Whether you already have a cold air intake or you’re thinking about purchasing one, it’s a good idea to know what kind of maintenance it requires. Air intakes are known for adding power to your vehicle, but in order to get the best results possible, there are some air intakes maintenance tips you’ll want to be aware of. Lucky for you, cold air intake systems don’t require much extra work, time or money to keep them going strong.
How to Find a Low-Maintenance Air Intake System?
In order to get a low-maintenance air intake system, you’ll want to choose one made by a trusted name, like the K&N Cold Air Intake or the Volant Cold Air Intake. These systems are designed to deliver optimum results without requiring a lot of extra work. You’ve heard the expression, “You get what you pay for.” And, when it comes to cold air intake systems, there’s no exception. If you choose a no-name cold air intake system, chances are you won’t get the results you were hoping for, and you may spend more money trying to maintain and repair it frequently.
What's the Best Brand of Air Intakes?
To help you find out which is the best cold air intake for you and your vehicle, be sure to take a look at the intake reviews we offer on our website. Find out what consumers are saying about popular brands and styles, like the AEM Cold Air Intake or the Takeda Intake. Or, do a vehicle-specific search to find out what kind of power increases you can expect for your year, make and model. You may even want to search for other performance-enhancing parts, like a throttle body spacer and a mass air flow sensor, to get the best results from your cold air intake.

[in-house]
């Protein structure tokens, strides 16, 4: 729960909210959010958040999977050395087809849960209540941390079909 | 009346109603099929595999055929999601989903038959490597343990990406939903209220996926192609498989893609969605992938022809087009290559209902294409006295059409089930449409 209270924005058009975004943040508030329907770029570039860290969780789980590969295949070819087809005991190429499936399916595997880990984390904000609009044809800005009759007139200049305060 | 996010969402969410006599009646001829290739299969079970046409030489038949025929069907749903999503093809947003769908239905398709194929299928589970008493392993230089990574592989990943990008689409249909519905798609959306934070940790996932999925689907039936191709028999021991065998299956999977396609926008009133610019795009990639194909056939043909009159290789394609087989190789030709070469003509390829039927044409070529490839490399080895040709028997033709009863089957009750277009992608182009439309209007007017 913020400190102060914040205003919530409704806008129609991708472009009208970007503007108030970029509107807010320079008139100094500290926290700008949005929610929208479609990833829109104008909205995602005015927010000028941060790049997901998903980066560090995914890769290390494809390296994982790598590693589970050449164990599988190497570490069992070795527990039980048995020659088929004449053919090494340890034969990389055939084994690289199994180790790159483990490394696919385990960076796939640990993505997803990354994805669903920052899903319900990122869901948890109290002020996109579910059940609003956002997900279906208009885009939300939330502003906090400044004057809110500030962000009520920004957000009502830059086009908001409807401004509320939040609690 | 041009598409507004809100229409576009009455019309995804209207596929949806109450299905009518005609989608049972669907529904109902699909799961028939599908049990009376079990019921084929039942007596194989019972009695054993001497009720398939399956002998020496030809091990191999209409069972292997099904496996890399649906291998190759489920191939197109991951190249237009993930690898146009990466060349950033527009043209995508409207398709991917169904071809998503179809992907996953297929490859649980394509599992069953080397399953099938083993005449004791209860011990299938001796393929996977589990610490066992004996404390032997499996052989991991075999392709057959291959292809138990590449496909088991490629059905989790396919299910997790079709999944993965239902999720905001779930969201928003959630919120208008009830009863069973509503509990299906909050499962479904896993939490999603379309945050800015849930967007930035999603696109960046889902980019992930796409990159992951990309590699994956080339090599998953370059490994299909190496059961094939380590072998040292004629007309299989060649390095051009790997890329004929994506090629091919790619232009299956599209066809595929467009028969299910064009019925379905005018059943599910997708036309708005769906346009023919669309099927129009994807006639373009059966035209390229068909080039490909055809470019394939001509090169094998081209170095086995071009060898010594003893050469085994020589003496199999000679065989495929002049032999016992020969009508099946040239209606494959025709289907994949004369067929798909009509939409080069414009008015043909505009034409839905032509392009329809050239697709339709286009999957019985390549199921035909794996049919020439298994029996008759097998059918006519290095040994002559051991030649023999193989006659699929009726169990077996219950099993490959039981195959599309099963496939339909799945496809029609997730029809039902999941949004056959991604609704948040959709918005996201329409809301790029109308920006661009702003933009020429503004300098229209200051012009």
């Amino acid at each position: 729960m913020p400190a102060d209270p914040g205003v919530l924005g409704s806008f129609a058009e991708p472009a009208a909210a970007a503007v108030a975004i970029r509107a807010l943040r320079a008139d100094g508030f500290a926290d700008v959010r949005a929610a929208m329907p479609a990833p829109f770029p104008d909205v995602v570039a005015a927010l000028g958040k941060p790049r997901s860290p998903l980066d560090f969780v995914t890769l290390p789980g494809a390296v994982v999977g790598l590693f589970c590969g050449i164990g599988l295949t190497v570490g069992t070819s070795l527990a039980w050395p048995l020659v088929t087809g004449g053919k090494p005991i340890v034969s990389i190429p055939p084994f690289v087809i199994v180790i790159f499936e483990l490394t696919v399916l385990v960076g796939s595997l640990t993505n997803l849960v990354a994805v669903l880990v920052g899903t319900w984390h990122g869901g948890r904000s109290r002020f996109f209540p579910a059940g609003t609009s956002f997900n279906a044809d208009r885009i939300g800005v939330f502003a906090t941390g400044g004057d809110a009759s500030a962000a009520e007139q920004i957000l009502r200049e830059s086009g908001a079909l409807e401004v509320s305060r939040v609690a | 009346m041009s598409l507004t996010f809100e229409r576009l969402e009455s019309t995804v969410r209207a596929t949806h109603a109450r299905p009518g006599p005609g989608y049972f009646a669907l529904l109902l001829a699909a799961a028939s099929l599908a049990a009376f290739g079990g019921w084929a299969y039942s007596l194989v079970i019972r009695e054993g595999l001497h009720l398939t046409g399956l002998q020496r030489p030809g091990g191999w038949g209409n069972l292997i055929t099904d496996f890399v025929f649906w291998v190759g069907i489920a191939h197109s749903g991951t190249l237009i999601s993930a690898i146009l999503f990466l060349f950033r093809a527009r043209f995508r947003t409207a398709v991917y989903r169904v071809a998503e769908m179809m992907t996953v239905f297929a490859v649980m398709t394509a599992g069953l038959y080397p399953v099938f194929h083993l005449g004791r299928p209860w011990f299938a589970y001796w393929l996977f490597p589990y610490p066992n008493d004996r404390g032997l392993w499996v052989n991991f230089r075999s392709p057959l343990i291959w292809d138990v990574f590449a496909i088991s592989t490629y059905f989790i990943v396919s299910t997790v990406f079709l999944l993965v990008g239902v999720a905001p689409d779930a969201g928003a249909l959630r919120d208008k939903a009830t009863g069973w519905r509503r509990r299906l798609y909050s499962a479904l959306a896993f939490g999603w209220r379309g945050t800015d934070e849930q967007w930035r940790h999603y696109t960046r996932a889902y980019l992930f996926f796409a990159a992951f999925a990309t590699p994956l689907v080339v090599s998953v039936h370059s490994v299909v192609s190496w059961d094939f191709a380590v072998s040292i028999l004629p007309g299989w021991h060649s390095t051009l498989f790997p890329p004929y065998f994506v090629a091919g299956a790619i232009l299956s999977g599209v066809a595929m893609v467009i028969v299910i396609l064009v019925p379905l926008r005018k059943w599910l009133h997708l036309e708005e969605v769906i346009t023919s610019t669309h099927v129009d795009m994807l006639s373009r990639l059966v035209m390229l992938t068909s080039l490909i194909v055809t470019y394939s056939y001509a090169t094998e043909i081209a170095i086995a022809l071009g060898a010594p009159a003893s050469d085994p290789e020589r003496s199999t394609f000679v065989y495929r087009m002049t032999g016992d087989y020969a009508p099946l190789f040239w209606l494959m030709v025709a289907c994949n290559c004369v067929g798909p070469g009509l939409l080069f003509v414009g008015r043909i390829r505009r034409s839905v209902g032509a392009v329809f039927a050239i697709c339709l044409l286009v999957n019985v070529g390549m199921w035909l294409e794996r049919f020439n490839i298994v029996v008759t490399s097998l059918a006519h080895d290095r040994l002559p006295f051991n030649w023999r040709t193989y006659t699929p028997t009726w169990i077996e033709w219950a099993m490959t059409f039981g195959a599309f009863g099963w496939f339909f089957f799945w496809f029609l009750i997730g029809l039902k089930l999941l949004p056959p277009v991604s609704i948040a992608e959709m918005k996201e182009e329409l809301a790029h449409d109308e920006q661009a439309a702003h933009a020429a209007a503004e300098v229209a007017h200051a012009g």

Selecting the Right Cold Air Intake for Your Vehicle
Once you have your new cold air intake, you’ll want to refer to the owner’s manual for specific intake maintenance tips. With any given cold air intake, you can count on certain maintenance requirements, like oiling and replacing the air filter periodically. And, cold air intakes should be cleaned once in a while to keep the tubing looking tops. Other than that, there’s not typically much more maintenance associated with keeping cold air intakes working well.